Troubleshooting ZooKeeper Operating Environment
This page details specific problems people have seen, solutions (if solved) to those issues and the types of steps taken to troubleshoot the issue. Feel free to update with your experiences.
The Hbase troubleshooting page also has insight for identifying/resolving ZK issues.
It is important to monitor the ZK environment (hardware, network, processes, etc...) in order to more easily troubleshoot problems. Otherwise you miss out on important information for determining the cause of the problem. What type of monitoring are you doing on your cluster? You can monitor at the host level – that will give you some insight on where to look; cpu, memory, disk, network, etc... You can also monitor at the process level – the ZooKeeper server JMX interface will give you information about latencies and such (you can also use the four letter words for that if you want to hack up some scripts instead of using JMX). JMX will also give you insight into the JVM workings - so for example you could confirm/ruleout GC pauses causing the JVM Java threads to hang for long periods of time (see below).
Without monitoring troubleshooting will be more difficult, but not impossible. JMX can be used through jconsole, or access the stats through the four letter words, also the log4j log contains much important/useful information.
The following can be useful checklist when you are having issues with your ZK cluster, in particular if you are seeing large numbers of timeouts, sessions expirations, poor performance, or high operation latencies. Use the following on all servers and potentially on clients as well:
- hdparm with the -t and -T options to test your disk IO
- time dd if=/dev/urandom bs=512000 of=/tmp/memtest count=1050
- time md5sum /tmp/memtest; time md5sum /tmp/memtest; time md5sum /tmp/memtest
- See ECC memory section below for more on this
- ethtool to check the configuration of your network
- ifconfig also to check network and examine error counts
- ZK uses TCP for network connectivity, errors on the NICs can cause poor performance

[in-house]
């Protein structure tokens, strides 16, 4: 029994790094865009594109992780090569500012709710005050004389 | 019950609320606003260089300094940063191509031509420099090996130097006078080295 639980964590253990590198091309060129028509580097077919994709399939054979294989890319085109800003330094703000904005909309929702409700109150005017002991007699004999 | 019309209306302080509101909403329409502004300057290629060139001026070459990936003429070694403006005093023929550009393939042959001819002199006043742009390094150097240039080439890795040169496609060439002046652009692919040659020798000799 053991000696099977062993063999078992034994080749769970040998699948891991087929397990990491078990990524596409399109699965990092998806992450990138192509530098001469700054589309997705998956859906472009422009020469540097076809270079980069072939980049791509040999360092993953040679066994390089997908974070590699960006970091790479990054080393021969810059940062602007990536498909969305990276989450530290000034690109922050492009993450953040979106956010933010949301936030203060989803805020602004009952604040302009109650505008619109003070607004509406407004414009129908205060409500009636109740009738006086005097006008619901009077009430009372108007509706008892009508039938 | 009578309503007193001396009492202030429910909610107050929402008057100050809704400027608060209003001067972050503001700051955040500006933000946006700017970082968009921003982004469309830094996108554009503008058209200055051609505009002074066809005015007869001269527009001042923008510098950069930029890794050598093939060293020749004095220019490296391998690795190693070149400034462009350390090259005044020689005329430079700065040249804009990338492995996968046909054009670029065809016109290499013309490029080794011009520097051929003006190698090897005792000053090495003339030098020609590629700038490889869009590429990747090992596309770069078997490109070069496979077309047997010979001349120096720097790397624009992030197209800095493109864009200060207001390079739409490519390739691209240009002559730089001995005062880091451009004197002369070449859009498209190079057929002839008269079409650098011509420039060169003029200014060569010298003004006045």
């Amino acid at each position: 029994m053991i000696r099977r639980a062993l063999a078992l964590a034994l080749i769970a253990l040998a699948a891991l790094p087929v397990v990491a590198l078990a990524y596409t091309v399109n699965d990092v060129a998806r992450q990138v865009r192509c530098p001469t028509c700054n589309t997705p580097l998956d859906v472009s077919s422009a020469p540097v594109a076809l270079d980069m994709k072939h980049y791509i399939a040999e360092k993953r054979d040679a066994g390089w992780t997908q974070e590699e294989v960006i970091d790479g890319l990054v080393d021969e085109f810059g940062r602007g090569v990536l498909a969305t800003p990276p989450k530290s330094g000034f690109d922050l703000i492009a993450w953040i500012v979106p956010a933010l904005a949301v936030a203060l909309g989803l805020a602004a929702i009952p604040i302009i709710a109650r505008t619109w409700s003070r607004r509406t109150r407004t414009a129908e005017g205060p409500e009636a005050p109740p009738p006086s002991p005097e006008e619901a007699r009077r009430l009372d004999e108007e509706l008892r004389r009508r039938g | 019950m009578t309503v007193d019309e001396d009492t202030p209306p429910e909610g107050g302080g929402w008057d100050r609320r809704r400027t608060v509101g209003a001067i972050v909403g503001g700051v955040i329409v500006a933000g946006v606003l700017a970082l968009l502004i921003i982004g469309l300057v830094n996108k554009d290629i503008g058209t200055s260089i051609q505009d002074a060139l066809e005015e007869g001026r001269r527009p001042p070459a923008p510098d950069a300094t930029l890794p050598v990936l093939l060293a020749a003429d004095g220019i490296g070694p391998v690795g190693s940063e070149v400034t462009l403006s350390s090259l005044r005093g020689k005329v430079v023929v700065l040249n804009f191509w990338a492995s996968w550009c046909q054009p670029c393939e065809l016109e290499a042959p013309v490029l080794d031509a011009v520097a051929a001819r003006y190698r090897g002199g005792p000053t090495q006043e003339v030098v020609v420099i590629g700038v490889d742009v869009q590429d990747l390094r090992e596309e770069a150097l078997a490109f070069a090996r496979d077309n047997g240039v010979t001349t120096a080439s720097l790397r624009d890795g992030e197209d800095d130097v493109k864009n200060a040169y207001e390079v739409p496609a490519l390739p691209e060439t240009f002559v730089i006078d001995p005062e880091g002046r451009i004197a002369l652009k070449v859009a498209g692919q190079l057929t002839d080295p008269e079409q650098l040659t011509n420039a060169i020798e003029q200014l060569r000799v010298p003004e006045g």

- scp/ftp/etc... can be used to verify connectivity, try copying large files between nodes
- these smoke and latency tests can be useful to verify a cluster
Compare your results to some baselines
See the Latency Overview page for some latency baselines. You can also compare the performance of cpu/disk/mem/etc... that you have available to what is used in this test.
A word or two about heartbeats
Keep in mind the the session timeout period is used by both the client and the server. If the ZK leader doesn't hear from the client w/in the timeout (say it's 5 sec) it will expire the session. The client is sending a ping after 1/3 of the timeout period. It expects to hear a response before another 1/3 of the timeout elapses, after which it will attempt to re-sync to another server in the cluster. In the 5 sec timeout case you are allowing 1.3 seconds for the request to go to the server, the server to respond back to the client, and the client to process the response. Check the latencies in ZK's JMX in order to get insight into this. i.e. if the server latency is high, say because of io issues, or jvm swapping, vm latency, etc... that will cause the client/sessions to timeout.
Frequent client disconnects & session expirations
ZooKeeper is a canary in a coal mine of sorts. Because of the heart-beating performed by the clients and servers ZooKeeper based applications are very sensitive to things like network and system latencies. We often see client disconnects and session expirations associated with these types of problems.
Take a look at this section to start.
Client disconnects due to client side swapping
This link specifically discusses the negative impact of swapping in the context of the server. However swapping can be an issue for clients as well. It will delay, or potentially even stop for a significant period, the heartbeats from client to server, resulting in session expirations.
As told by a user:
"This issue is clearly linked to heavy utilization or swapping on the clients. I find that if I keep the clients from swapping that this error materializes relatively infrequently, and when it does materialize it is linked to a sudden increase in load. For example, the concurrent start of 100 clients on 14 machines will sometimes trigger this issue. <...> All in all, it is my sense that Java processes must avoid swapping if they want to have not just timely but also reliable behavior."
As told by a HBase user:
"After looking ganglia history, it's clear that the nodes in question were starved of memory, swapping like crazy. The expired scanner lease, the region shutting down, and as you noted, the Zookeeper session expiry, were not a causal chain, but all the result of the machine grinding to a halt from swapping. The MapReduce tasks were allocated too much memory, and an apparent memory leak in the job we were running was causing the tasks to eat into the RegionServer's share of the machine's memory. I've reduced the memory allocated to tasks in hadoop's "mapred.child.java.opts" to ensure that the HADOOP_HEAPSIZE + total maximum memory allocated to tasks + the HBASE_HEAPSIZE is not greater than the memory available on the machine."
Hardware misconfiguration - NIC